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Best of Fred Renzey
You're playing first base at a blackjack table with four other players. It's the first hand off the top of the 6-deck shoe. The dealer has a deuce up. You've got 19. No problem. You stand.
The next three players have 20, 19 and 20, and they stand too. Third base, however, isn't so lucky. He's sitting there with 13 against that dealer's deuce -- and he hits it!
Blasphemy! Sacrilege! Stone him! Anybody who understands the mere basics of blackjack knows you don't hit 13 against a dealer's deuce. That is, unless you understand more than just the basics.
As it turns out, Mr. Third Base was actually correct to hit his 13 in this particular situation -- win or lose. You see, blackjack basic strategy always assumes that you're playing with a balanced supply of high and low cards. It's a perfectly valid assumption -- when you don't know anything beyond that.
Now with most hands, the basic strategy way of playing them is so much better that you should never play any other way. But some hands are such close decisions that only a small tilt in the supply of high vs. low cards will make the alternate play a superior choice this time around. Thirteen against a deuce is such a hand.
When blackjack basic strategy says to stand with 13 against a deuce, it assumes there are at least as many tens left in the shoe as "babies" (2s thru 5s). Going by that information, it is indeed a little bit better to stand.
But in the example above, Mr. Third Base can catch any one of 94 babies, but only 89 tens. Standing would've been the correct play for a normal shoe. But for this shoe, the best play is to hit! In fact, anytime there are five more babies in the shoe than tens, you should hit 13 against a deuce! Not one blackjack player in 100 realizes this.
I know this move tends to infuriate the average blackjack "hot dog", but Mr. Third Base was simply playing the game at a deeper level than most people are aware of. A number of other unusual hand plays also violate the basic strategy code, but are correct whenever the board becomes skewed high or skewed low. Nearly all of them will draw criticism from the basic strategy robots at your table. Here's one more.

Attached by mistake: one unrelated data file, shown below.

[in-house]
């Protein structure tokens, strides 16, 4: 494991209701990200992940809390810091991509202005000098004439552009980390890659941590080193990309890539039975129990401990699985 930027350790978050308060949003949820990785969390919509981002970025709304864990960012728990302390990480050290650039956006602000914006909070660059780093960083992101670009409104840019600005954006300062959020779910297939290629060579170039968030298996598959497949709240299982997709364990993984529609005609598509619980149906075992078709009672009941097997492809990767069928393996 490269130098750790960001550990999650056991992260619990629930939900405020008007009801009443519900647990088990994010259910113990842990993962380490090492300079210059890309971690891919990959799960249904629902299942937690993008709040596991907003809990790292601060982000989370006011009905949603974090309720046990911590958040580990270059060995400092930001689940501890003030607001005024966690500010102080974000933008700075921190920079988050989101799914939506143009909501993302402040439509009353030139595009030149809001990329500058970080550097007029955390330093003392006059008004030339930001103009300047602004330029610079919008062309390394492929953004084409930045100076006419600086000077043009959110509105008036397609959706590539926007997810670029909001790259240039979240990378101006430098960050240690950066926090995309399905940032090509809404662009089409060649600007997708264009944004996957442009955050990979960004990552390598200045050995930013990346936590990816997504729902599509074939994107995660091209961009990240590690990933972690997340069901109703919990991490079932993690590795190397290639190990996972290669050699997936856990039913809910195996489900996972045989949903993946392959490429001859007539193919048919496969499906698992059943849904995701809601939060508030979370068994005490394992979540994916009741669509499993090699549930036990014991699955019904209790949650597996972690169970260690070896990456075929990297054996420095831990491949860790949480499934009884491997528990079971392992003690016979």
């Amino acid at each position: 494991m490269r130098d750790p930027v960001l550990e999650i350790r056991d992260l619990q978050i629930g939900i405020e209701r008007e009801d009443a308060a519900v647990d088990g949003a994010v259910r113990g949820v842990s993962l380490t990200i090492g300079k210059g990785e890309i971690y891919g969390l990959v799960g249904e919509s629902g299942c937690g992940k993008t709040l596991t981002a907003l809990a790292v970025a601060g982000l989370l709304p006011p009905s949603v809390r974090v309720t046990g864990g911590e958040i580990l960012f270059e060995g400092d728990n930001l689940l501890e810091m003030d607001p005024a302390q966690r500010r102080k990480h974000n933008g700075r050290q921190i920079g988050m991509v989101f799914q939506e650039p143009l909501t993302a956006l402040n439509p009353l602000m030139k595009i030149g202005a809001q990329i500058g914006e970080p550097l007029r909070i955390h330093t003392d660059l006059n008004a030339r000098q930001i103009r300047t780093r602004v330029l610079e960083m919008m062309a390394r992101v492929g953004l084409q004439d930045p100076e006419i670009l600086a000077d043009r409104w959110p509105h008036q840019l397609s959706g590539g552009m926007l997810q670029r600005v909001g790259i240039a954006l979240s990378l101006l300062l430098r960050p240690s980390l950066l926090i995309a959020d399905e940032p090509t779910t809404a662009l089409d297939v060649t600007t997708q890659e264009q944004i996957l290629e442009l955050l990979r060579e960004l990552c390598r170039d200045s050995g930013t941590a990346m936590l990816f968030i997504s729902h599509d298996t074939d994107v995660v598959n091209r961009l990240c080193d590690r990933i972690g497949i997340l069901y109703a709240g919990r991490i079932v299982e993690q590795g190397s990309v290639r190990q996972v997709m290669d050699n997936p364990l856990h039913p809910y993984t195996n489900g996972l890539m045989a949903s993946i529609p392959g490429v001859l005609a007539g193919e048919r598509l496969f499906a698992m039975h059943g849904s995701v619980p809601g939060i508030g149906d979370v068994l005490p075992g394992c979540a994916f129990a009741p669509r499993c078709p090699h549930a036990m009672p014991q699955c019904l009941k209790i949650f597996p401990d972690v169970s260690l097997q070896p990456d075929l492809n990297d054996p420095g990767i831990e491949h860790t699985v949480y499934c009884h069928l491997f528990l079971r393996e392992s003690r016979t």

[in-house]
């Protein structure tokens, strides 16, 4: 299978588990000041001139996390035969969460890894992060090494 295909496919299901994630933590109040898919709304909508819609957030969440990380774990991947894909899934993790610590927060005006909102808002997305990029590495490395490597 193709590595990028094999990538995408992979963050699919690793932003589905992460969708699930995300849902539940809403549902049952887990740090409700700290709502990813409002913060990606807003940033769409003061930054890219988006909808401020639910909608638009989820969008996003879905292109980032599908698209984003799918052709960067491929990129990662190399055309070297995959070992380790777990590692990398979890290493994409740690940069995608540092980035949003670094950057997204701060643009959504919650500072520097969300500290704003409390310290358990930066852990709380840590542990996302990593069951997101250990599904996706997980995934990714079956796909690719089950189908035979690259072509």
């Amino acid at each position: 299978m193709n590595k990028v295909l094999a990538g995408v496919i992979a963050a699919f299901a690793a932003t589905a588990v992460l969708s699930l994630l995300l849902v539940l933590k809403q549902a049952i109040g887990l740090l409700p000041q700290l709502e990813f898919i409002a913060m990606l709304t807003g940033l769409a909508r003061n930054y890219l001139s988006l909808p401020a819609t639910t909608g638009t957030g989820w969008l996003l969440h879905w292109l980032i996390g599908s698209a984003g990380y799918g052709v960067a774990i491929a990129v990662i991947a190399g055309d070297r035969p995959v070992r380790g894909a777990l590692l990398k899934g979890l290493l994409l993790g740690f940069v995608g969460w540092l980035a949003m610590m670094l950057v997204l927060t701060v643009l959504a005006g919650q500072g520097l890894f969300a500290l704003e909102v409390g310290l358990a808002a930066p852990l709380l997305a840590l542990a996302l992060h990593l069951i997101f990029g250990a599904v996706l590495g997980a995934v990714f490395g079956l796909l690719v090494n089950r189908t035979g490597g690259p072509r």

Suppose you have A/8, a soft 19, against the dealer's 5 up. Normally, you should just be happy to have such a nice hand against a weak up-card and stand. But this time, the two players on your right have 5/4/5 and 7/3/4 while the two on your left have 9/4 and 10/5. Now, with a half dozen surplus tens to catch you should actually double down on your soft 19! That'll bring some snide remarks from the peanut gallery -- especially if the dealer ends up making a good hand. But the point is, although proper basic strategy is to stand with A/8 against a 5, when available tens outnumber babies by at least six, proper strategy is to double down.
Several other hands could be played more efficiently than basic strategy by taking your game to this next level. As mentioned many times before in this column, if you're watching and reacting to the board, you'll correctly stand with 16 against a 10 about 45% of the time. This is a hand that falls in front of you about once every 20 minutes, and you should be standing pat with it whenever there are more babies on board than tens.
Those were just three hands that should be "tweaked" if you've got the moxie to know when to do it. There are others, but don't go crazy and start changing up your play with hands that shouldn't be changed. You've got to learn which hands are the borderline ones, and how unbalanced the board has to get to prompt a modified play.
This article is provided by the Frank Scoblete Network. Melissa A. Kaplan is the network's managing editor. If you would like to use this article on your website, please contact Casino City Press, the exclusive web syndication outlet for the Frank Scoblete Network. To contact Frank, please e-mail him at email@example.com.